Therapy available for the treatment of heart rhythm disorders continues to go through significant evolution. Although previously limited to pharmacologic therapy, the transformation and adaptation of surgical procedures to a minimally invasive catheter-based approach and subsequent hybridization of the approach have led to new possibilities in arrhythmia management. A fundamental understanding of the invasive diagnostic and therapeutic strategy for treating heart rhythm disorders is critical to surgical specialties exposed to these rhythm disorders.
The recording of intracardiac signals through electrodes, and subsequent stimulation of the cardiac tissue, allowed for the concept of ablation. In 1967, Durrer and associates described reproducible initiation and termination of tachycardia in a patient with atrioventricular re-entrant tachycardia (AVRT) using a bypass tract.1 In 1969, the His bundle was first reproducibly recorded using a transvenous electrode catheter.2 The continued advancements allowing localization of intracardiac signals led to the study of a variety of tachyarrhythmias.
The idea emerged that critical regions of cardiac tissue were necessary for the initiation and propagation of tachyarrhythmias. If these regions could be interrupted, the tachyarrhythmia could then be cured. Once catheter mapping could localize arrhythmogenic foci, surgical excision was contemplated. In 1968, a description of such a surgical procedure for the elimination of an accessory pathway was first published.3 This heralded an era of nonpharmacologic treatment of tachyarrhythmias.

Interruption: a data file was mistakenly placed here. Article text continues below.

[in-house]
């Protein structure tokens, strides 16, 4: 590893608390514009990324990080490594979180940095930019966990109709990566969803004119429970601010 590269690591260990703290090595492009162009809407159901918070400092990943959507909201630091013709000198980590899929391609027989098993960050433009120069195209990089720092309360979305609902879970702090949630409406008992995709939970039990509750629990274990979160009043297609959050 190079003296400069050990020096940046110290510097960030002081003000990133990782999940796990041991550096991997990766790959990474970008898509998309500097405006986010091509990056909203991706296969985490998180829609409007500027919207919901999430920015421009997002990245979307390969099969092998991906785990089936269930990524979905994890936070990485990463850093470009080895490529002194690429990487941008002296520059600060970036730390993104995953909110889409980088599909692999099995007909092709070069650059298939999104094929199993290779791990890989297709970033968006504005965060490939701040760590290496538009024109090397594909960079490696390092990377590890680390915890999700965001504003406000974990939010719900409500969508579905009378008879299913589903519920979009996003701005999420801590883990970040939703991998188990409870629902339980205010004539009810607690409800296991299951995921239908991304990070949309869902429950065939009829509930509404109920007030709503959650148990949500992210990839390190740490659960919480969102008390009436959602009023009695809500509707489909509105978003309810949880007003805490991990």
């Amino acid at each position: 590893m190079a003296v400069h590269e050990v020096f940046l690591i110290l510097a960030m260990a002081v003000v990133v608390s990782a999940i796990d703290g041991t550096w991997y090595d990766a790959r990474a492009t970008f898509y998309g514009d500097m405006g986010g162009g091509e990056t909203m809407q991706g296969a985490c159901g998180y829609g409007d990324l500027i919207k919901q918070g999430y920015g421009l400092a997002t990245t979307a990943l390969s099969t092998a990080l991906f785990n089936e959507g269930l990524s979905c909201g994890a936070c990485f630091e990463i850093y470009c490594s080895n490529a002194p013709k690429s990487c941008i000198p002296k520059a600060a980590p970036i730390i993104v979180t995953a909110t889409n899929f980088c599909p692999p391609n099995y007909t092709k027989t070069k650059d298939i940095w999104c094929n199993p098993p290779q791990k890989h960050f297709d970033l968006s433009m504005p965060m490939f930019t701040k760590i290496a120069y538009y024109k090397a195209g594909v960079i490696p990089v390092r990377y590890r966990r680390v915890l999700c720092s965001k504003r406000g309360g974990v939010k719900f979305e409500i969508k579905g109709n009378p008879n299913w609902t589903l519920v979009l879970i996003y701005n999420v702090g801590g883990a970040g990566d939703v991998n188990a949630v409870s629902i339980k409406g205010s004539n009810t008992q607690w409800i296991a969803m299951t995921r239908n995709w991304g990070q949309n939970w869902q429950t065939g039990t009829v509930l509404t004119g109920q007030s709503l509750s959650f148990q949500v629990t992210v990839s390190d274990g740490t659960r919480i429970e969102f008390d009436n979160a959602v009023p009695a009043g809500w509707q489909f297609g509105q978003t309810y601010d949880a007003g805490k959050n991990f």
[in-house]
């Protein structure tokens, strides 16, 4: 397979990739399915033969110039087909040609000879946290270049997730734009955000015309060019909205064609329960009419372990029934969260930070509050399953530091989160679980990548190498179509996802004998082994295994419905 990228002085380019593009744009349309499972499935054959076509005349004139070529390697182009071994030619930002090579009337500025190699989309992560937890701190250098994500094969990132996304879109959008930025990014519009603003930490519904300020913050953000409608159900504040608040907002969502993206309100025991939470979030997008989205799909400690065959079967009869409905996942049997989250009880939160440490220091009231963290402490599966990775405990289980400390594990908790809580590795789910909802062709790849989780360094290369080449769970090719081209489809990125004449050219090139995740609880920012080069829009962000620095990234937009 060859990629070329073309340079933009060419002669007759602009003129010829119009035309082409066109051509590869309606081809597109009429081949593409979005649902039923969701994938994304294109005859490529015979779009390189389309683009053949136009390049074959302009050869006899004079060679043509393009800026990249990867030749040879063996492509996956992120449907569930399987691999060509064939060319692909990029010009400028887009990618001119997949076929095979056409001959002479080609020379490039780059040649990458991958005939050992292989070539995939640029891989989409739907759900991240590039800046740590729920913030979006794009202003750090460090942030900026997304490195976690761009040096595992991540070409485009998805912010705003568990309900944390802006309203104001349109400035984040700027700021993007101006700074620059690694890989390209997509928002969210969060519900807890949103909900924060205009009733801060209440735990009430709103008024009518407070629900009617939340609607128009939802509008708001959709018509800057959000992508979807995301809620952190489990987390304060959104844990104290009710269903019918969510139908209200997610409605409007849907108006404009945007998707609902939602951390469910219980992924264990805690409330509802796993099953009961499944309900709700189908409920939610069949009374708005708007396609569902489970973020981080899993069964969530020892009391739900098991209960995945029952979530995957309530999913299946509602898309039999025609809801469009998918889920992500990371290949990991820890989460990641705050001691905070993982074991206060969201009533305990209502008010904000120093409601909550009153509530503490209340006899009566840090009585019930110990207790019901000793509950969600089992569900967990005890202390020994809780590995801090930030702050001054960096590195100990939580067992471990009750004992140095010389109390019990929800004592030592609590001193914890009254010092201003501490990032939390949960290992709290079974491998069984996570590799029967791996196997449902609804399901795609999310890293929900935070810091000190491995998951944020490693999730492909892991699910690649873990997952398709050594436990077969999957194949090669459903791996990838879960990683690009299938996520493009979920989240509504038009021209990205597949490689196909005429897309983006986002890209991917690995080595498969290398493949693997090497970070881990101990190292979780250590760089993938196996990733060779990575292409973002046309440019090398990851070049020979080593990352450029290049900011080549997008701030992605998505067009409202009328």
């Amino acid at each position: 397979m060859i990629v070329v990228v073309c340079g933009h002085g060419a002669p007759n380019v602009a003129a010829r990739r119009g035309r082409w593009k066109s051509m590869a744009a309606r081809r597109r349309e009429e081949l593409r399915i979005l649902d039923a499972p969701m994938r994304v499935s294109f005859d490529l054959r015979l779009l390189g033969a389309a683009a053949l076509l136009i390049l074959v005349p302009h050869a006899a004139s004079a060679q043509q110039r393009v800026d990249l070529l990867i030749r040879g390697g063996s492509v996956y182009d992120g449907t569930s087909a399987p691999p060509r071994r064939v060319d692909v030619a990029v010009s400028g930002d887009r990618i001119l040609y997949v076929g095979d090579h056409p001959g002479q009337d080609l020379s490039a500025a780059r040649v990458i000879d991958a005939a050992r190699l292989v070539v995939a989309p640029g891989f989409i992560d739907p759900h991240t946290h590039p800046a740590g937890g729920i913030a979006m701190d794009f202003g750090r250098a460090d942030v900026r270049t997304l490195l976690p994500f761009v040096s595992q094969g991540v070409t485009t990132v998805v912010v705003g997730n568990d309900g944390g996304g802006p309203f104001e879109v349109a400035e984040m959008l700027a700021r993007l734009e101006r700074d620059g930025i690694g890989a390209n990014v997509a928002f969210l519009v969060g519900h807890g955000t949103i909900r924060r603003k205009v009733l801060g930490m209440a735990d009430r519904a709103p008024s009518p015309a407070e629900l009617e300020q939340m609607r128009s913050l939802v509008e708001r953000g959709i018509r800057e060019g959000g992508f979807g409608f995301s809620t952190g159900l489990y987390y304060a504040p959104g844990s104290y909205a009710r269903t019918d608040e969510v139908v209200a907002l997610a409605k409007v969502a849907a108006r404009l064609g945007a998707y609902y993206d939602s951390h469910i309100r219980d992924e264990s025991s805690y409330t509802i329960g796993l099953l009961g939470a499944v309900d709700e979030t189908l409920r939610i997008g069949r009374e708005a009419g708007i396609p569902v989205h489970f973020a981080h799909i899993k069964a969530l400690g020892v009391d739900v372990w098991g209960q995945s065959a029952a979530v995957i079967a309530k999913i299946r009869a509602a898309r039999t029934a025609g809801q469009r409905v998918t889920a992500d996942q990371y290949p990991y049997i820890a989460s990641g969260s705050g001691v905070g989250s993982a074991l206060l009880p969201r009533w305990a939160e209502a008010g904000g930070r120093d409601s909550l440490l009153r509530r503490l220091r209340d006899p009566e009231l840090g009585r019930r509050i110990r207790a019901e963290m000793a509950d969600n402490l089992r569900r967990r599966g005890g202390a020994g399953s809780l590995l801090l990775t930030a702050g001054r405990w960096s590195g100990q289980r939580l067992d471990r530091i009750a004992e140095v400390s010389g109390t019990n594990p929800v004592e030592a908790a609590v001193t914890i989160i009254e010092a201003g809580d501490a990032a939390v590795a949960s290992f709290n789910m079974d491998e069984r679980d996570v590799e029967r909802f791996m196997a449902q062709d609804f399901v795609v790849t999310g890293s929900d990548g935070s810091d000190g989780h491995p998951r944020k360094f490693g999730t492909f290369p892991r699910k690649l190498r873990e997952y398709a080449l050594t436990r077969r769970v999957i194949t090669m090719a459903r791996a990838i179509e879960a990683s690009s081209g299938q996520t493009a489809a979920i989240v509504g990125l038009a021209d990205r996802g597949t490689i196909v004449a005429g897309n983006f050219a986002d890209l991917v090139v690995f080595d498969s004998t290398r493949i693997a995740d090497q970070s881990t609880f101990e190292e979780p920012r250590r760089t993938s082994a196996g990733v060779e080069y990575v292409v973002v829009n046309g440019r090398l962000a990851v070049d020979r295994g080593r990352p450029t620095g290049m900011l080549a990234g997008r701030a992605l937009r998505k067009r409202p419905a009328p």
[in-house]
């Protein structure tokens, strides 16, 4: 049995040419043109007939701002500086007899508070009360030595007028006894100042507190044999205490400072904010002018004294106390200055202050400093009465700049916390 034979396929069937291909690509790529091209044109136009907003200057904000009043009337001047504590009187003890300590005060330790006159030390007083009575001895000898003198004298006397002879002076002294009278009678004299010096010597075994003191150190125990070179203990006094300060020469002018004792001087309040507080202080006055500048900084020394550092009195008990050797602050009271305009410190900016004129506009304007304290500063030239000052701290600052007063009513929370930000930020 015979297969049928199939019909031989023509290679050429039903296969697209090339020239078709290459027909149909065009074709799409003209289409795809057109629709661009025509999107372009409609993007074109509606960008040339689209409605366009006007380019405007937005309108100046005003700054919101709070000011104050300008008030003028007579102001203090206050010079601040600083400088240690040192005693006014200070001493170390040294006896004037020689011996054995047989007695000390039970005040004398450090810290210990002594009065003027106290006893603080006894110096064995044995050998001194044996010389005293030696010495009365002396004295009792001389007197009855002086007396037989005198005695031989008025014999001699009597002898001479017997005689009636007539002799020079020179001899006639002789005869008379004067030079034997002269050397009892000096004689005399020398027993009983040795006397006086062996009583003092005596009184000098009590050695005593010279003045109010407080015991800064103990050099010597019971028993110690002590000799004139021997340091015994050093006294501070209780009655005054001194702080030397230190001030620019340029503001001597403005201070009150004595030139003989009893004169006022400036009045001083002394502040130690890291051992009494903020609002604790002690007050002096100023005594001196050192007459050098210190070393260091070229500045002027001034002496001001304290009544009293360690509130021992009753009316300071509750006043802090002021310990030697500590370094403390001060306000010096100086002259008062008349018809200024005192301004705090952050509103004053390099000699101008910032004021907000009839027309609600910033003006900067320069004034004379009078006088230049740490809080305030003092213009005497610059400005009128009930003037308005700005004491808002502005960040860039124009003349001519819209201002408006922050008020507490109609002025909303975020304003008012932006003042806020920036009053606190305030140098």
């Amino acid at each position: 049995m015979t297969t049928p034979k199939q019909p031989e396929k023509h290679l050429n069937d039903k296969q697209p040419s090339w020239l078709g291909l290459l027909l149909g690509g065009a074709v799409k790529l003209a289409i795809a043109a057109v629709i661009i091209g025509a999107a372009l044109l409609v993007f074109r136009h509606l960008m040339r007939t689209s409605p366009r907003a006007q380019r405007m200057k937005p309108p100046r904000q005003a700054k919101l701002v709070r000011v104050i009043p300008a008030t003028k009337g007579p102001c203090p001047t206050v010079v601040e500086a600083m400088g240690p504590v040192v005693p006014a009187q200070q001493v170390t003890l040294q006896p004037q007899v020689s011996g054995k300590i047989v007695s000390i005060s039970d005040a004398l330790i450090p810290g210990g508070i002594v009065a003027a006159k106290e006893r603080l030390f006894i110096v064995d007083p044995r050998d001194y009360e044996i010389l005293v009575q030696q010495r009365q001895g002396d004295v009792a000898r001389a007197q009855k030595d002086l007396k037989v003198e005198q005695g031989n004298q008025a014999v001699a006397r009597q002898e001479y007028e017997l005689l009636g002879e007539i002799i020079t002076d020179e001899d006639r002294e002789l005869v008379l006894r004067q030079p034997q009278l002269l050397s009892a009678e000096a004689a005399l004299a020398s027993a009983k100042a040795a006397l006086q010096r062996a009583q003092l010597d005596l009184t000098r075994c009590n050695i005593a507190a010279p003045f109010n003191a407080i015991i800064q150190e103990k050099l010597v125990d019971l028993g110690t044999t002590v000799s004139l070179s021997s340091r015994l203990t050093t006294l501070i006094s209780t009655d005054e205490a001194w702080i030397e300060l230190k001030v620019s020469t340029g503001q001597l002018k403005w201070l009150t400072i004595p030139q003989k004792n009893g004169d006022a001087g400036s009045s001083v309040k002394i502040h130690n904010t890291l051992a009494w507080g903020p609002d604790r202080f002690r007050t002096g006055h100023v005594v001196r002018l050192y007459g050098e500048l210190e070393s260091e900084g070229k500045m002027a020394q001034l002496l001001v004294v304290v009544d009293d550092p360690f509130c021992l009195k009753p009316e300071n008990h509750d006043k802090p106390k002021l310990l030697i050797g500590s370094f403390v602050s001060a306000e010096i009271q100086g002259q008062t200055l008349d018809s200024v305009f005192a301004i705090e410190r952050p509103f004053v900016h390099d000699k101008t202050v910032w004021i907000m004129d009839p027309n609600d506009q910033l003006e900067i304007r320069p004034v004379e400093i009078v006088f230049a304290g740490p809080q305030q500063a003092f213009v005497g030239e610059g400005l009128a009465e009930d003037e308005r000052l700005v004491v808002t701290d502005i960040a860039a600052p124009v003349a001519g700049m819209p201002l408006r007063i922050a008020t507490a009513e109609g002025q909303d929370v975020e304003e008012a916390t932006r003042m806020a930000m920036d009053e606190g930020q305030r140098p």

A variety of arrhythmogenic foci and circuits were successfully mapped and ablated using surgical techniques in the 1970s. Resection of an atrial focus felt to be responsible for an atrial tachycardia was reported in 1973.4 Identification of re-entry circuits within the atrioventricular (AV) node allowed surgical dissection to treat AV nodal re-entrant tachycardia (AVNRT) without causing complete heart block.5 Although surgical ablation was therapeutic for a variety of tachyarrhythmias, the morbidity and mortality associated with thoracotomy and open-heart surgery limited its widespread application. Because most supraventricular tachycardias (SVTs) are not life threatening, the risk of the procedure was hard to justify. Rather, ablation procedures were an option of last resort in highly symptomatic patients refractory to medical therapy.
In attempts to minimize the morbidity associated with ablation, a method of using a catheter to delivery energy to achieve local cardiac injury was sought. In 1981, Scheinman and colleagues reported the first catheter-based ablation procedure, describing the ablation of the His bundle in dogs.6 This same group performed the first closed-chest ablation procedure in a human. A patient with atrial fibrillation and rate control refractory to medical therapy, under general anesthesia, had a catheter advanced to the His bundle region. Using a standard external direct-current (DC) defibrillator, they attached one of the defibrillator pads to the intracardiac catheter and used the second defibrillator pad as a cutaneous grounding pad. A series of DC shocks was delivered between the two pads and complete heart block, and thereby rate control, was ...